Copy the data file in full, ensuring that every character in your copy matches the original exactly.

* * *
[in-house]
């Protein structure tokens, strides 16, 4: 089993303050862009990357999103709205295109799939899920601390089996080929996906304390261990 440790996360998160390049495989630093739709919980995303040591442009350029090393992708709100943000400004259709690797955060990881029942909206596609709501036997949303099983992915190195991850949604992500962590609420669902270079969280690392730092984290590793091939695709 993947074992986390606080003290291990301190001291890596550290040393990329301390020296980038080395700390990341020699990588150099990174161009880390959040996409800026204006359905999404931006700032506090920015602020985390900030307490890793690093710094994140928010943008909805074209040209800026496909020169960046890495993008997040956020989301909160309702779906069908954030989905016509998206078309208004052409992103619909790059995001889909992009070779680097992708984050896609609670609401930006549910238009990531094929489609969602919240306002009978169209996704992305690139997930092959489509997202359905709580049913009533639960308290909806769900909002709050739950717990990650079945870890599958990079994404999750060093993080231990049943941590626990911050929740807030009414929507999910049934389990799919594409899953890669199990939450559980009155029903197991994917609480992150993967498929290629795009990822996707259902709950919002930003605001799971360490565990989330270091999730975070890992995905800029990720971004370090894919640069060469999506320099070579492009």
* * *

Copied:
[in-house]
């Protein structure tokens, strides 16, 4: 089993303050862009990357999103709205295109799939899920601390089996080929996906304390261990 440790996360998160390049495989630093739709919980995303040591442009350029090393992708709100943000400004259709690797955060990881029942909206596609709501036997949303099983992915190195991850949604992500962590609420669902270079969280690392730092984290590793091939695709 993947074992986390606080003290291990301190001291890596550290040393990329301390020296980038080395700390990341020699990588150099990174161009880390959040996409800026204006359905999404931006700032506090920015602020985390900030307490890793690093710094994140928010943008909805074209040209800026496909020169960046890495993008997040956020989301909160309702779906069908954030989905016509998206078309208004052409992103619909790059995001889909992009070779680097992708984050896609609670609401930006549910238009990531094929489609969602919240306002009978169209996704992305690139997930092959489509997202359905709580049913009533639960308290909806769900909002709050739950717990990650079945870890599958990079994404999750060093993080231990049943941590626990911050929740807030009414929507999910049934389990799919594409899953890669199990939450559980009155029903197991994917609480992150993967498929290629795009990822996707259902709950919002930003605001799971360490565990989330270091999730975070890992995905800029990720971004370090894919640069060469999506320099070579492009």